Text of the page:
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Reply One feminist's thoughts about equality, war, the draft, etc. (Original post)
redqueen Jan 2013 OP
smirkymonkey Jan 2013 #1
leftstreet Jan 2013 #2
4Q2u2 Jan 2013 #3
Whisp Jan 2013 #4
niyad Jan 2013 #5
Whisp Jan 2013 #6
riderinthestorm Jan 2013 #7
BainsBane Jan 2013 #8
ellisonz Jan 2013 #9
redqueen Jan 2013 #11
ismnotwasm Jan 2013 #10
RILib Jan 2013 #12

Response to redqueen (Original post)

Thu Jan 24, 2013, 07:34 PM

1. Excellent post!

I have been trying to find the words to express that exact sentiment, but you did so beautifully!

Thank you!

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Response to redqueen (Original post)

Thu Jan 24, 2013, 07:46 PM

2. People always said war would end if women were soldiers

The vague assumptions being that 1) no one could stand the thought of women getting slaughtered, and 2) women wouldn't be willing to slaughter


Thoughtful post
DURec

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Response to redqueen (Original post)

Thu Jan 24, 2013, 09:15 PM

3. Good Honest Post

Pay is based on location in a general theater of operations no matter job or sex. If you are in Iraq you get the money, same as Afghanistan. So woman are not missing out on the extra pay. The draft has always bent be back and forth to each side. There are plenty of good Americans that volunteer to fill our ranks but then again, if there were no deferments and the 1%ers children had to go into combat. How many wars would we be in and how long would they last. If all those Chicken Hawks in the Senate and Congress had to send their dear children to die I would venture to bet we would have a whole different mindset.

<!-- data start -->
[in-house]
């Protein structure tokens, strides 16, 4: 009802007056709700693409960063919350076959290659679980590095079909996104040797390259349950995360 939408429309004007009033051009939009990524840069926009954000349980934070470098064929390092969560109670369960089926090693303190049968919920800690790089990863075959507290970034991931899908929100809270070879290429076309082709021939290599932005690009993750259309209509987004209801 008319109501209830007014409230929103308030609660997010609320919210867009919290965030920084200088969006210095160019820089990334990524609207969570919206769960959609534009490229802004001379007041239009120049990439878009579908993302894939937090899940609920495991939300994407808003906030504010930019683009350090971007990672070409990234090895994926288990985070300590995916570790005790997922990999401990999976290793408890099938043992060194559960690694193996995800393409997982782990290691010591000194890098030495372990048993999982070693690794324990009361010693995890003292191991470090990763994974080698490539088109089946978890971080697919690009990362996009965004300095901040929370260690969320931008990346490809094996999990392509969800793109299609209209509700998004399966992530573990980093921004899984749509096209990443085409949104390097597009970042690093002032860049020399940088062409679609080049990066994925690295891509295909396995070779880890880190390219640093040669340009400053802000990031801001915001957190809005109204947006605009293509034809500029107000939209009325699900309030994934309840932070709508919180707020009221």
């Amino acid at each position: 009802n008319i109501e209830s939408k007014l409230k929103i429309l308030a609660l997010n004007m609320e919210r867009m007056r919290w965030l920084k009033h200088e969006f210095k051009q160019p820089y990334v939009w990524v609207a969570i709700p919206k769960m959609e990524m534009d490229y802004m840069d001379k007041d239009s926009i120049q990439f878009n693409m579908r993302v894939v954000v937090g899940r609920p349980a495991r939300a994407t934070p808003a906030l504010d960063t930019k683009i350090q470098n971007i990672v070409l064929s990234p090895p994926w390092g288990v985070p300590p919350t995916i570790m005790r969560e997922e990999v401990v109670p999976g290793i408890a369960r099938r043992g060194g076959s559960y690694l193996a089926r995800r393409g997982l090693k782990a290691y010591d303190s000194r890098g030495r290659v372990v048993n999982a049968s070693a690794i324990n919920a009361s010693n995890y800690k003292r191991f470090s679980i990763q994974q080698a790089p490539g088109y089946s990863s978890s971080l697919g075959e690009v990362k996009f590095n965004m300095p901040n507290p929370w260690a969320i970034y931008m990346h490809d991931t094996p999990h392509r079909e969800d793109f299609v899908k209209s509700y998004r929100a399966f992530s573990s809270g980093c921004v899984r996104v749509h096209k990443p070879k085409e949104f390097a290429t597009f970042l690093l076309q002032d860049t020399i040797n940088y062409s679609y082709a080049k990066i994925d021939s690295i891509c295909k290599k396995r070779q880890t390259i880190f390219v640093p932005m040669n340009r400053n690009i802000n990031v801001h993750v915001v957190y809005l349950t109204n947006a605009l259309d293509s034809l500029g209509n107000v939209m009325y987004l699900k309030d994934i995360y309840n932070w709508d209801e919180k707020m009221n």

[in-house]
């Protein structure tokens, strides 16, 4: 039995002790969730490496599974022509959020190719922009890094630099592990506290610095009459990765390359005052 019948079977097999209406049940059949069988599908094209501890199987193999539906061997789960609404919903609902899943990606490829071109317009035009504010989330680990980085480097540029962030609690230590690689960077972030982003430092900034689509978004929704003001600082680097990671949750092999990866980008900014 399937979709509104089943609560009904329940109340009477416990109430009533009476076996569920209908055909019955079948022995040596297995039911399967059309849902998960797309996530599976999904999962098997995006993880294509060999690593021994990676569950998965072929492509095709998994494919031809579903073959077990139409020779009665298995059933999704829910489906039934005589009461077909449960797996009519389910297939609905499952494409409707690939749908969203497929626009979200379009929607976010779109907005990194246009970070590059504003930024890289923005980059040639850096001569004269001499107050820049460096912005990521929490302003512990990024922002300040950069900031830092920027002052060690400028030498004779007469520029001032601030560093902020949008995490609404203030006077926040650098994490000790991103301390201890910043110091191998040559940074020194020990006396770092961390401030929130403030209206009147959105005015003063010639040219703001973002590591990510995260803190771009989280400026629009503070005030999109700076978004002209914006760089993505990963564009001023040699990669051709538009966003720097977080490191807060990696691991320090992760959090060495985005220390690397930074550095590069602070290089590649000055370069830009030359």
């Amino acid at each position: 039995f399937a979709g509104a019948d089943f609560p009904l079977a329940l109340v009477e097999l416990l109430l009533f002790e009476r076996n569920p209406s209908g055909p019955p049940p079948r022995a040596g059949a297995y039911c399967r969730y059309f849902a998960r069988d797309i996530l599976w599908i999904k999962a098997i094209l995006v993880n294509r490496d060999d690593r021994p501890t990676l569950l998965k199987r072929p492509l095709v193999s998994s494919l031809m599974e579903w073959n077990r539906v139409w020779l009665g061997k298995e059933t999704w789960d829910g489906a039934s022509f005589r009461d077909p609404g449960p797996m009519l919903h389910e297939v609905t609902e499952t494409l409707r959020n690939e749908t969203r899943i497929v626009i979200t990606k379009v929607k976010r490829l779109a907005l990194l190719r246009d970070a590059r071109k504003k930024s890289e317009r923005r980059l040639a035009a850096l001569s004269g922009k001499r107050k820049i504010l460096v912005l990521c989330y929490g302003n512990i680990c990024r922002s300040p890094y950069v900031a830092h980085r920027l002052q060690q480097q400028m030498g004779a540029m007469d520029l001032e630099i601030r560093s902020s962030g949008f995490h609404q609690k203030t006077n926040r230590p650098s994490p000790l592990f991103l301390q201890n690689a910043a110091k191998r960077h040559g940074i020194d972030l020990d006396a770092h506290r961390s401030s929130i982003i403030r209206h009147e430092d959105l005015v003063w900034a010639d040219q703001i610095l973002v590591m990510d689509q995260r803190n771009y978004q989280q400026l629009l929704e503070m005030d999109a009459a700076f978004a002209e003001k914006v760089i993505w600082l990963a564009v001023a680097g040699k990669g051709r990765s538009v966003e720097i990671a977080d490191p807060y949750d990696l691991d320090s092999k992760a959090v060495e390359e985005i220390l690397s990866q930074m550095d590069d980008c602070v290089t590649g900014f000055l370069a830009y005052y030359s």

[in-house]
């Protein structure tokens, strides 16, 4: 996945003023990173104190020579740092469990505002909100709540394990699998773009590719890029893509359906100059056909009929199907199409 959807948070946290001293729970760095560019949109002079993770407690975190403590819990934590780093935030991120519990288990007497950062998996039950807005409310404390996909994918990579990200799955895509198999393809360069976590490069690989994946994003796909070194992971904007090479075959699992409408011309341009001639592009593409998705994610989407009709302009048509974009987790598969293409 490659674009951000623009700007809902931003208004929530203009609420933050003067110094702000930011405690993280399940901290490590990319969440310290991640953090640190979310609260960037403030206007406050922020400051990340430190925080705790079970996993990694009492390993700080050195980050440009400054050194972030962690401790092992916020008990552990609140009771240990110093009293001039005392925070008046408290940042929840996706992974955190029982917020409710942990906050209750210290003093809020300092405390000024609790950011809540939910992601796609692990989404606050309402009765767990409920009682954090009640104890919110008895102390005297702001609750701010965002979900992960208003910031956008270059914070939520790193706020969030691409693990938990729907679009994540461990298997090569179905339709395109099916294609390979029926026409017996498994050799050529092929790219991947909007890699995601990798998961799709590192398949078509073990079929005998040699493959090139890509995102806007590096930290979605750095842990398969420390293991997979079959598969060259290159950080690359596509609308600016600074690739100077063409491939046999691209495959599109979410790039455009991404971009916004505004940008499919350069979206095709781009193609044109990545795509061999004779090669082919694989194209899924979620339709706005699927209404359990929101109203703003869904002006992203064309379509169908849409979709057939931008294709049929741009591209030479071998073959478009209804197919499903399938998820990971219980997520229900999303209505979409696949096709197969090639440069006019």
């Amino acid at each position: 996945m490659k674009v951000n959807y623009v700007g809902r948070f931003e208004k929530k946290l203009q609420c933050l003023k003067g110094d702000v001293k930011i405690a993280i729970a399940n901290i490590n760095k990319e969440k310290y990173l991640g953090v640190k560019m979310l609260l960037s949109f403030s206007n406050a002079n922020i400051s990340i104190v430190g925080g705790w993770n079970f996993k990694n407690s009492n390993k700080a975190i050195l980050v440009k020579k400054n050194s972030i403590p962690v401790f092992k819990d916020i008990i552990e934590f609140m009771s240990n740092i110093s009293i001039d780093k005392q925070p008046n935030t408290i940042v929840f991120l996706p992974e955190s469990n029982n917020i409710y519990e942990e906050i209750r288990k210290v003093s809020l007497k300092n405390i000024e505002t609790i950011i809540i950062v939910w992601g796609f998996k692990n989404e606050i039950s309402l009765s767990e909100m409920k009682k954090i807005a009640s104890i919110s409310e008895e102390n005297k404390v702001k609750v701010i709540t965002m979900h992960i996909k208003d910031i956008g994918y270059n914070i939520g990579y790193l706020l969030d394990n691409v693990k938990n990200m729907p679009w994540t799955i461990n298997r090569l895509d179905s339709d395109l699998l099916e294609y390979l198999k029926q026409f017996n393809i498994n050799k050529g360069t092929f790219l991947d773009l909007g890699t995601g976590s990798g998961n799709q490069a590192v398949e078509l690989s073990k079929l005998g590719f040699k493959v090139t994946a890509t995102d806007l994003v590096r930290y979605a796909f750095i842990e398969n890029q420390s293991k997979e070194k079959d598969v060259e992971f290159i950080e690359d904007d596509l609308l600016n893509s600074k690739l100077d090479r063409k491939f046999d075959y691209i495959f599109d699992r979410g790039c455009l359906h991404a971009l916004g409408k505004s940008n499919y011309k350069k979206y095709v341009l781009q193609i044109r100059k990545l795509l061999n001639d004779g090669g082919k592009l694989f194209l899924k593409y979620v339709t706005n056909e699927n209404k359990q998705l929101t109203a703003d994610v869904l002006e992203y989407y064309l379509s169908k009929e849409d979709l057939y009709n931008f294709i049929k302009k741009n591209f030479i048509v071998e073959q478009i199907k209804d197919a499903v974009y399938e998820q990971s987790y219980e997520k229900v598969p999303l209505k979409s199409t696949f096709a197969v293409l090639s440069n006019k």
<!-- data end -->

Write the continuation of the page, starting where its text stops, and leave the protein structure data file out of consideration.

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Response to redqueen (Original post)

Thu Jan 24, 2013, 09:21 PM

4. thanks, redqueen.

 

it's a tough one. but why would anyone be happy at the idea of being equally involved in overthrowing other countries and killing people in other lands - because that is what this is about. Nothing else. The game will not change if we keep trying to fit ourselves into the game.

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Response to redqueen (Original post)

Thu Jan 24, 2013, 09:32 PM

5. k and r--thank you for this excellent post, redqueen

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Response to redqueen (Original post)

Thu Jan 24, 2013, 10:02 PM

6. K&R

 

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Response to redqueen (Original post)

Thu Jan 24, 2013, 10:54 PM

7. +100000. I have nothing to add but a huge K&R nt

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Response to redqueen (Original post)

Thu Jan 24, 2013, 11:33 PM

8. Hopefully this will make it less so

over the long run. The more women in combat, the more they rise through the military hierarchy. And when they reach the top than can influence policy. That may be beneficial for everyone in the long run.